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ASUA President Emily Fritze debuts blog

Valentina Martinelli / Arizona Daily Wildcat

ASUA president, Emily Fritze, a political science senior, talks about her new blog which she hopes will create a stronger tie between ASUA and the student body.
Valentina Martinelli
Valentina Martinelli / Arizona Daily Wildcat ASUA president, Emily Fritze, a political science senior, talks about her new blog which she hopes will create a stronger tie between ASUA and the student body.

There is more to Emily Fritze than meets the eye, or the computer screen.

Fritze, president of the Associated Students of the University of Arizona, is out to prove that the life of the student body president involves more than senate meetings and scheduled public appearances — and she’s doing it one blog post at a time.

“”Ideally, it is a transparency piece,”” said Fritze of her WordPress blog, which made its Internet debut earlier this month.

Fritze started the blog, the first one she has ever run, to expand on the work that ASUA does with social media. The UA student government also runs their own Twitter and Facebook pages.

Fritze’s goal for the semester is broad, getting those who normally feel excluded to get involved with their student government.  

“”I want to be able to encourage students that they can participate,”” Fritze said. “”Student government uses student apathy as an excuse (but) we need to better engage students.””

With posts ranging from a funny picture or a snippet from a public event to longer, more issue-based fare, Fritze says she believes the blog can let people see the parts of the job that normally are not broadcast to students.

Her mission is not just to leave her mark on the university, but being only the eighth female student body president in the university’s history, to also be as inspirational to others as former women presidents are to her.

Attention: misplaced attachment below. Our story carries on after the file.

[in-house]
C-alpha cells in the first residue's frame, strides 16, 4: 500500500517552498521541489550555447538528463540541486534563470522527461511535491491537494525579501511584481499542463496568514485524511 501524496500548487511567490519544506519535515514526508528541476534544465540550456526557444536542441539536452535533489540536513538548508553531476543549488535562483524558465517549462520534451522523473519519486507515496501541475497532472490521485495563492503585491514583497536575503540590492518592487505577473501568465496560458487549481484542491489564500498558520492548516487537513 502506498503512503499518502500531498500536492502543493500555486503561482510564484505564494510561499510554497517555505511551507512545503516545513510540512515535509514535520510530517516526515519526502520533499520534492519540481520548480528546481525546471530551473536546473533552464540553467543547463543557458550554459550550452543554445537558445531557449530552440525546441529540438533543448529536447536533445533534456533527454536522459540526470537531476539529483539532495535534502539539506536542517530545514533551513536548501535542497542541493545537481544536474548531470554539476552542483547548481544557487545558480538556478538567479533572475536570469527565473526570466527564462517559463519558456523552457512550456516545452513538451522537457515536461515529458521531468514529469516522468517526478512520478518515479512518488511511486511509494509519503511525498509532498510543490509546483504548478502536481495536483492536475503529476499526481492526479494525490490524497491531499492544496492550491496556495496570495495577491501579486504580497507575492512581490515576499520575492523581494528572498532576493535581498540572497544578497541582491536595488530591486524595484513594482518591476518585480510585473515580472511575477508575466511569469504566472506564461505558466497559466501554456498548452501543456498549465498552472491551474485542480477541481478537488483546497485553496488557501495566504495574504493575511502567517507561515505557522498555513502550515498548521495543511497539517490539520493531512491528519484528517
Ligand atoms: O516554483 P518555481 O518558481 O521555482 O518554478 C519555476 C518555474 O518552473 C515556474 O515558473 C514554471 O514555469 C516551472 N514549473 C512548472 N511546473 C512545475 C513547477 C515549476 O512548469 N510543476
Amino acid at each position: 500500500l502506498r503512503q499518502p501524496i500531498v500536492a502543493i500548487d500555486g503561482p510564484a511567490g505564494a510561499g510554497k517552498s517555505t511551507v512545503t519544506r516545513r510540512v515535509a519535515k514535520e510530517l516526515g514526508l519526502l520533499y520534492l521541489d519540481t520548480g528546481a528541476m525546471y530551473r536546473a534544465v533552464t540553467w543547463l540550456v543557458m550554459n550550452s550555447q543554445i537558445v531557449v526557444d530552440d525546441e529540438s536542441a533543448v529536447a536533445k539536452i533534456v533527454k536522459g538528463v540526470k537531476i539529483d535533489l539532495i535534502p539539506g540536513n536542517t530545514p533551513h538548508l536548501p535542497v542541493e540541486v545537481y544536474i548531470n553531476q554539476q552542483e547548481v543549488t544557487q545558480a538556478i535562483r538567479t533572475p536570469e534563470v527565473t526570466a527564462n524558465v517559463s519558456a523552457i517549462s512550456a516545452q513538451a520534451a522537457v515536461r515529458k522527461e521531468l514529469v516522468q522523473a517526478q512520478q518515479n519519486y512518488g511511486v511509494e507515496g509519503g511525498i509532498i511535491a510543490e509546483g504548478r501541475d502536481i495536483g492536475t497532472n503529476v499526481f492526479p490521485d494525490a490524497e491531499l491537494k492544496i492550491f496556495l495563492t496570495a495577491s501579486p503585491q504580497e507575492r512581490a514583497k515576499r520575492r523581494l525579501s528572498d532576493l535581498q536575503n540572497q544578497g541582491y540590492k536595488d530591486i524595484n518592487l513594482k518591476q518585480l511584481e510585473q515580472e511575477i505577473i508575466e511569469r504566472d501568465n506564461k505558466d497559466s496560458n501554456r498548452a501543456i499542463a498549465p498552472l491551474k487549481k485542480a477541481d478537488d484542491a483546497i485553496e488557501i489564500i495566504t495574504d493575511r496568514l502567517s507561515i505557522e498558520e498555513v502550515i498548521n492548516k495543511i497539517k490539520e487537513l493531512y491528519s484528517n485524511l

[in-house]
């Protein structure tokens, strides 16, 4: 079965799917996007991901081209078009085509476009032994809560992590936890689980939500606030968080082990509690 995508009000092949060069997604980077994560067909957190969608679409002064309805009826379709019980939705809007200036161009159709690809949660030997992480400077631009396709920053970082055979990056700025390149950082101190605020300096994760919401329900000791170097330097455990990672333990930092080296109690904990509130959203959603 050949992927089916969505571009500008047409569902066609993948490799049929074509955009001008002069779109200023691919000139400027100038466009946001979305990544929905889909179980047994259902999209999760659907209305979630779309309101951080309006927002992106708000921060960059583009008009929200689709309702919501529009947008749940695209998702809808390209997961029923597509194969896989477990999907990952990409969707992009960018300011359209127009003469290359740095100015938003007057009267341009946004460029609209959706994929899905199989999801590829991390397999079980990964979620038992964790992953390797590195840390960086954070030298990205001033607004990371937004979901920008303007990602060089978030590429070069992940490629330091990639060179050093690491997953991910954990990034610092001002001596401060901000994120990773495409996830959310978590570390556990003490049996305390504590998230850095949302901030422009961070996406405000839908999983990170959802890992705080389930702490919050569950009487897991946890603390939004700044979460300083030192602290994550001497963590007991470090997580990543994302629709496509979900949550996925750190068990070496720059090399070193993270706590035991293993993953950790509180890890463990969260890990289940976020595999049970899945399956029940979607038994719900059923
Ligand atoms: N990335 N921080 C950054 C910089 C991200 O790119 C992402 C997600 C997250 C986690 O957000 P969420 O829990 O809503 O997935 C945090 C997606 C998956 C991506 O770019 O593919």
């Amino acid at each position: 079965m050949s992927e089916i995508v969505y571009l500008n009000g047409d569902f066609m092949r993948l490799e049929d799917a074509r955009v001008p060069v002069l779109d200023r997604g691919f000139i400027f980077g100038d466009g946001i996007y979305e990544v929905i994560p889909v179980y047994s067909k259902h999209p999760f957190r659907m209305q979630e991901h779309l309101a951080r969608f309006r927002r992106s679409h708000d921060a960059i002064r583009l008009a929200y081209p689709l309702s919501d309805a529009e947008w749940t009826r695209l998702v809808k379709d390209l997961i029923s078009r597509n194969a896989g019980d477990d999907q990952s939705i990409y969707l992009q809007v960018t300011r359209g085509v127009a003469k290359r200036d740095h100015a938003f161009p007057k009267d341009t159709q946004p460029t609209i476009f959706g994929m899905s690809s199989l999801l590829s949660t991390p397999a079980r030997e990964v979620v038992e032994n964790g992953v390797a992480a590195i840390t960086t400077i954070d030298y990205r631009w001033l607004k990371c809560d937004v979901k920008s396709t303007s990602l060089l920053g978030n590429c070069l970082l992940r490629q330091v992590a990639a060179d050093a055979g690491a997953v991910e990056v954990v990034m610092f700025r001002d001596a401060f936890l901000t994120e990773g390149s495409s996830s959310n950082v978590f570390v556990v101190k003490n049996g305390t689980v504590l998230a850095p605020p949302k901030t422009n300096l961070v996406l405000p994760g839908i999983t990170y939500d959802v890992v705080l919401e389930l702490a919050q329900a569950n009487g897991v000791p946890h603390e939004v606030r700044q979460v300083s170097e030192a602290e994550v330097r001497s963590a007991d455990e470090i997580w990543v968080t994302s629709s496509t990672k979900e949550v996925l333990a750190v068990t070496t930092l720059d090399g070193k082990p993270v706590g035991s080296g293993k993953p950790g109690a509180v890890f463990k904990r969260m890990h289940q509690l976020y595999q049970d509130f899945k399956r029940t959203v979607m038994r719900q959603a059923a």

Fritze remarked about an column  she read in the Arizona Daily Wildcat from 1998, detailing a then-senior’s experience with her female student body president her freshman year.

“”‘How nice to see an elected official after they have been elected,'”” Fritze read. “”That is something that really means a lot to me.””

It will take some time to see if these efforts clear the murky waters, which exist between the student body and their student government. But for Fritze, this is one small step toward a new era in openness and accessibilityfor ASUA.

“”I can’t expect every student to come (to an event) or to read (my blog),”” she said. “”Maybe we can’t change seniors’ minds … but we can make a positive impression on people when they first get here.””

Although the blog is her main focus, she believes in the future such transparency and technological initiatives, including broadcasting live streams of senate meetings online, can also help get students get educated and involved.

“”It will help to show students that we work really hard, that we are up at all hours of the night. It will show that ASUA is not just a party planning committee,”” Fritze said.

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